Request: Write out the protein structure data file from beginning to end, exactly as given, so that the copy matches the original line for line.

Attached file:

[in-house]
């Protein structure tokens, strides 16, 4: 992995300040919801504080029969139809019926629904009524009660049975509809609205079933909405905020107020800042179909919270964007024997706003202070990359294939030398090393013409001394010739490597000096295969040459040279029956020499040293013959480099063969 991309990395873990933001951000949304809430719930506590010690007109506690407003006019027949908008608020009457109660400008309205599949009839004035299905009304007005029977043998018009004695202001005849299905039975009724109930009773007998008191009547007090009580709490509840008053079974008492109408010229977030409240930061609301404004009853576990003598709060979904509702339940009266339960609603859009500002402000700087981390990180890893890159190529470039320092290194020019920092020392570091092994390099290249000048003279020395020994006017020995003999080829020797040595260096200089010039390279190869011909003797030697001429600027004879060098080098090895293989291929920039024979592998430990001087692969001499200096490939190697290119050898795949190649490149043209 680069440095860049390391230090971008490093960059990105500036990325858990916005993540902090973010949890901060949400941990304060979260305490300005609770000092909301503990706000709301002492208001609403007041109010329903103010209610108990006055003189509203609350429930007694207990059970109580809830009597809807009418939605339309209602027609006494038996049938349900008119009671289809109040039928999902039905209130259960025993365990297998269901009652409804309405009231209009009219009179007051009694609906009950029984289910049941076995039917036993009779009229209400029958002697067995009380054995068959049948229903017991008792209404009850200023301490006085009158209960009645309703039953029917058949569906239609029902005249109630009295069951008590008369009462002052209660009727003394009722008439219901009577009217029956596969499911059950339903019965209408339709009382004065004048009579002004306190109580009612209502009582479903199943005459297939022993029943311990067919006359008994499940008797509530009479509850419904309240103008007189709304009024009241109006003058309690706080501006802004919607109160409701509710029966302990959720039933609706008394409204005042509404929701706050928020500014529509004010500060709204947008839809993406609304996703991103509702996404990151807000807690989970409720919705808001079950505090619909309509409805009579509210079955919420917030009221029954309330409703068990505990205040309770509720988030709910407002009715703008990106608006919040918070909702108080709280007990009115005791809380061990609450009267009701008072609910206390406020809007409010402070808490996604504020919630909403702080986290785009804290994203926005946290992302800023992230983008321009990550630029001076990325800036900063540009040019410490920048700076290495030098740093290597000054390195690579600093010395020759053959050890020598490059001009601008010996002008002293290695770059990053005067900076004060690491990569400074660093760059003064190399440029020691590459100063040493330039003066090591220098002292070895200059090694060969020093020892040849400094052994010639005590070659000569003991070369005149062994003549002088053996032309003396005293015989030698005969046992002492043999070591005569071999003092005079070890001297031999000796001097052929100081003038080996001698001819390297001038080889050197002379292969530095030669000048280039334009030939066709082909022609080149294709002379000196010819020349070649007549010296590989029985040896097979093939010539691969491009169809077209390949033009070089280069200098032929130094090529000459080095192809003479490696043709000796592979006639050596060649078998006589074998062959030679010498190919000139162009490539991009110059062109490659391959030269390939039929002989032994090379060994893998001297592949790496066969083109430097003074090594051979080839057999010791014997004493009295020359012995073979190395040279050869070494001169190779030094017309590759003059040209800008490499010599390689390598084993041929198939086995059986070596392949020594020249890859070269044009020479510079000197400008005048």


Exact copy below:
[in-house]
């Protein structure tokens, strides 16, 4: 992995300040919801504080029969139809019926629904009524009660049975509809609205079933909405905020107020800042179909919270964007024997706003202070990359294939030398090393013409001394010739490597000096295969040459040279029956020499040293013959480099063969 991309990395873990933001951000949304809430719930506590010690007109506690407003006019027949908008608020009457109660400008309205599949009839004035299905009304007005029977043998018009004695202001005849299905039975009724109930009773007998008191009547007090009580709490509840008053079974008492109408010229977030409240930061609301404004009853576990003598709060979904509702339940009266339960609603859009500002402000700087981390990180890893890159190529470039320092290194020019920092020392570091092994390099290249000048003279020395020994006017020995003999080829020797040595260096200089010039390279190869011909003797030697001429600027004879060098080098090895293989291929920039024979592998430990001087692969001499200096490939190697290119050898795949190649490149043209 680069440095860049390391230090971008490093960059990105500036990325858990916005993540902090973010949890901060949400941990304060979260305490300005609770000092909301503990706000709301002492208001609403007041109010329903103010209610108990006055003189509203609350429930007694207990059970109580809830009597809807009418939605339309209602027609006494038996049938349900008119009671289809109040039928999902039905209130259960025993365990297998269901009652409804309405009231209009009219009179007051009694609906009950029984289910049941076995039917036993009779009229209400029958002697067995009380054995068959049948229903017991008792209404009850200023301490006085009158209960009645309703039953029917058949569906239609029902005249109630009295069951008590008369009462002052209660009727003394009722008439219901009577009217029956596969499911059950339903019965209408339709009382004065004048009579002004306190109580009612209502009582479903199943005459297939022993029943311990067919006359008994499940008797509530009479509850419904309240103008007189709304009024009241109006003058309690706080501006802004919607109160409701509710029966302990959720039933609706008394409204005042509404929701706050928020500014529509004010500060709204947008839809993406609304996703991103509702996404990151807000807690989970409720919705808001079950505090619909309509409805009579509210079955919420917030009221029954309330409703068990505990205040309770509720988030709910407002009715703008990106608006919040918070909702108080709280007990009115005791809380061990609450009267009701008072609910206390406020809007409010402070808490996604504020919630909403702080986290785009804290994203926005946290992302800023992230983008321009990550630029001076990325800036900063540009040019410490920048700076290495030098740093290597000054390195690579600093010395020759053959050890020598490059001009601008010996002008002293290695770059990053005067900076004060690491990569400074660093760059003064190399440029020691590459100063040493330039003066090591220098002292070895200059090694060969020093020892040849400094052994010639005590070659000569003991070369005149062994003549002088053996032309003396005293015989030698005969046992002492043999070591005569071999003092005079070890001297031999000796001097052929100081003038080996001698001819390297001038080889050197002379292969530095030669000048280039334009030939066709082909022609080149294709002379000196010819020349070649007549010296590989029985040896097979093939010539691969491009169809077209390949033009070089280069200098032929130094090529000459080095192809003479490696043709000796592979006639050596060649078998006589074998062959030679010498190919000139162009490539991009110059062109490659391959030269390939039929002989032994090379060994893998001297592949790496066969083109430097003074090594051979080839057999010791014997004493009295020359012995073979190395040279050869070494001169190779030094017309590759003059040209800008490499010599390689390598084993041929198939086995059986070596392949020594020249890859070269044009020479510079000197400008005048």